Following a column from Gwen Lachelt, a La Plata County commissioner in Colorado, calling for stricter legislation on modern mining operations, the Colorado Mining Association (CMA) recently slammed her arguments, calling instead for Good Samaritan legislation.
The column is a response to the causes and effects of the Gold King Mine spill, which released waters laced with heavy metals into the Animas river. The CMA said Lachelt’s column does not take into account the Environmental Protection Agency’s (EPA) role in the release, which occurred during inspection activities.
Furthermore, the CMA emphasizes the regulations under which current mining operations are conducted, which cover their activities from commencement to mine closure. These laws provide for environmental protection and include assurance measures such as bonds that are significant enough to cover restoration costs.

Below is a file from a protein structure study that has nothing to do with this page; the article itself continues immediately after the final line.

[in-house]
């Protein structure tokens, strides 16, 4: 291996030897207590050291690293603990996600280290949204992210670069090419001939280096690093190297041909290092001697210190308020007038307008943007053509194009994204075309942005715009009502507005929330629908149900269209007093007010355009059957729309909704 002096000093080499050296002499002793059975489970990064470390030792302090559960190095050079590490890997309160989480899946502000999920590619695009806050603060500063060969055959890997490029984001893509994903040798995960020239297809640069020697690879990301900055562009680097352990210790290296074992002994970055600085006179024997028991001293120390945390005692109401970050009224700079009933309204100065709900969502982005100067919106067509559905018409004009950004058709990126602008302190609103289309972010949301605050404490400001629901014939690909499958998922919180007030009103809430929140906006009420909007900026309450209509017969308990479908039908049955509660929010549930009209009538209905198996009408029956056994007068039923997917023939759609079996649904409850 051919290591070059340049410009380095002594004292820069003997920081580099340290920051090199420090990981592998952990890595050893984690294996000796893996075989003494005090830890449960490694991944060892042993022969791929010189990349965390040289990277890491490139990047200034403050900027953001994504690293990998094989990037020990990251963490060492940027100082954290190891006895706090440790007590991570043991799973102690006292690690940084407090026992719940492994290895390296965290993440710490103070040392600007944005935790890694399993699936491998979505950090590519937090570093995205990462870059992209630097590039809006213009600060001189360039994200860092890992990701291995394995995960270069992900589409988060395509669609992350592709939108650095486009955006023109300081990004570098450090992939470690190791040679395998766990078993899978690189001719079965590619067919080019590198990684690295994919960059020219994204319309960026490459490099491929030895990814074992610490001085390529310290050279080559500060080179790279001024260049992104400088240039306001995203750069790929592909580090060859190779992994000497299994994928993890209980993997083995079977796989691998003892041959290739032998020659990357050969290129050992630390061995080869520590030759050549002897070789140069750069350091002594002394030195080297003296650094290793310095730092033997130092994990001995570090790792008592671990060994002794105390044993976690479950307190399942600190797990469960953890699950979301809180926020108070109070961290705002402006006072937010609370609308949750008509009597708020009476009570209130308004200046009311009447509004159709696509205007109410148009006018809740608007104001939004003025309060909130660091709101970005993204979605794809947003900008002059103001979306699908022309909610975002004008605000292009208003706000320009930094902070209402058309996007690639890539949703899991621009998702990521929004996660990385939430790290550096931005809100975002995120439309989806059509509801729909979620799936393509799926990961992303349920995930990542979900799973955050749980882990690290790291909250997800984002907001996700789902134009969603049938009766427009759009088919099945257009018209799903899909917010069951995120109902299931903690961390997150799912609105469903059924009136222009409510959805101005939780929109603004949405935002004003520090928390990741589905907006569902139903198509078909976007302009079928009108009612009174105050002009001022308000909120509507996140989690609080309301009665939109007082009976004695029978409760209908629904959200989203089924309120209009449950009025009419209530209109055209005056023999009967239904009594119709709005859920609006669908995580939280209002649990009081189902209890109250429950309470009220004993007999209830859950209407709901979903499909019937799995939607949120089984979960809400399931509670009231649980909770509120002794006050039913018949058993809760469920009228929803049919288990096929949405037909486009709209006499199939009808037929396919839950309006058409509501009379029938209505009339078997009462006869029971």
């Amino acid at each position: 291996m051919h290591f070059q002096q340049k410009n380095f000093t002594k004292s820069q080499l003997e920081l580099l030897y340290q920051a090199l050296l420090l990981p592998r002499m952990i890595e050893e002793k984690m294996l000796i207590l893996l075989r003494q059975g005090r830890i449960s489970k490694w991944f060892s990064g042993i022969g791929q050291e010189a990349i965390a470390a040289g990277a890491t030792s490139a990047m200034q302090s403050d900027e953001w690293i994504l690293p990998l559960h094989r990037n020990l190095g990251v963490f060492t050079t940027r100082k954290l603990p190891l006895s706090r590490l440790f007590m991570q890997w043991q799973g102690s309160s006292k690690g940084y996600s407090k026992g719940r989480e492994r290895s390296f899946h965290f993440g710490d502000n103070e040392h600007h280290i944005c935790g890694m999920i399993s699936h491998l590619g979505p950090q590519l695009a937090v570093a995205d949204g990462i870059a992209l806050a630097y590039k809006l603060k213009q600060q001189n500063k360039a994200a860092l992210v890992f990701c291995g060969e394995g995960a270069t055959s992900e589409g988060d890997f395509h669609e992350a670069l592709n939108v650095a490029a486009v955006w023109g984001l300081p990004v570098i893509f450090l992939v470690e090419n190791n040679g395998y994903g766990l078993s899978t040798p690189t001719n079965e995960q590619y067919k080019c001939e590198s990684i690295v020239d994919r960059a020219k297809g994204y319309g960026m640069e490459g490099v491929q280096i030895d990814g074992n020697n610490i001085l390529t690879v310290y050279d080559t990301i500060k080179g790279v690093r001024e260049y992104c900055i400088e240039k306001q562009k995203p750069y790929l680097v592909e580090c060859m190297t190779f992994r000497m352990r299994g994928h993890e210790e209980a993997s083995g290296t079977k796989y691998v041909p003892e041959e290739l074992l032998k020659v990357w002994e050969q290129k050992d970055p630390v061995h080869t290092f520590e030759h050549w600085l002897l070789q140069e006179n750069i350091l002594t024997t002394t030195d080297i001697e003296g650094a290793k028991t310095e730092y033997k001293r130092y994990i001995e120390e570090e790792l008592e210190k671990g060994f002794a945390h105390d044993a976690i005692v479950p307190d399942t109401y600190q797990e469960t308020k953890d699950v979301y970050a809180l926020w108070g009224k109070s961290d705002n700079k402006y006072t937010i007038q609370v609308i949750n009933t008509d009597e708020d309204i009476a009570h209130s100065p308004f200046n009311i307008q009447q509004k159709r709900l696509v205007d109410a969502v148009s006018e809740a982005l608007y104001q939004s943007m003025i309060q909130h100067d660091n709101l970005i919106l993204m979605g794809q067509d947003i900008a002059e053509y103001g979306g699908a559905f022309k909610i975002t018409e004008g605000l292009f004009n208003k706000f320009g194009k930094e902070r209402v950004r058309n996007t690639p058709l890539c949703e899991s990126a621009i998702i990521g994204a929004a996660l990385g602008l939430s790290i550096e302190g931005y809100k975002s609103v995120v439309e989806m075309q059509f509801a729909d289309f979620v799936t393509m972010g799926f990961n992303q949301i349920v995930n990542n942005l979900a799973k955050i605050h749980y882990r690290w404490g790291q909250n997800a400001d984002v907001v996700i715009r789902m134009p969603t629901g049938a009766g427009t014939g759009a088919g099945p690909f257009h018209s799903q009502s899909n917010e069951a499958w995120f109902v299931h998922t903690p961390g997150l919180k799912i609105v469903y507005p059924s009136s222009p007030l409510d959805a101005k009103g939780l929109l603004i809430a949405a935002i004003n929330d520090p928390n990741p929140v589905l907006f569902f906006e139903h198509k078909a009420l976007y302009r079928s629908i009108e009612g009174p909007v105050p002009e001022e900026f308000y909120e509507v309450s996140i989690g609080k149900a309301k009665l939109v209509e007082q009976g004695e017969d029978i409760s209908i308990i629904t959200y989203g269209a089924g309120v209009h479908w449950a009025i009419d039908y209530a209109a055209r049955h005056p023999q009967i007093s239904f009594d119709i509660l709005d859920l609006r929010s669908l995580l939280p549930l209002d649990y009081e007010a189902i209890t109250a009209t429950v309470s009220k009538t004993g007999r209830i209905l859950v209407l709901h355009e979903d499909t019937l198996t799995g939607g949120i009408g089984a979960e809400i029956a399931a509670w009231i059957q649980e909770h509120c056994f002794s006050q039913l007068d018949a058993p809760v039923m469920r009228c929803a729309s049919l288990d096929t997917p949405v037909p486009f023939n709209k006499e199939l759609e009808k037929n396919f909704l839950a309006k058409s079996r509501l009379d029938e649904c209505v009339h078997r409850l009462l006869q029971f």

While these regulations are now in place for modern mining operations, there were no environmental laws during the late 1800s and early 1900s, when many mines, including the Gold King Mine, were operational. The CMA argues that placing more regulations on modern mines will do little to address these existing issues. Instead, the organization is pushing for Good Samaritan legislation and the removal of disincentives in federal laws so that mining companies can build on previous partnerships with states and conservation groups to address sites in need of restoration.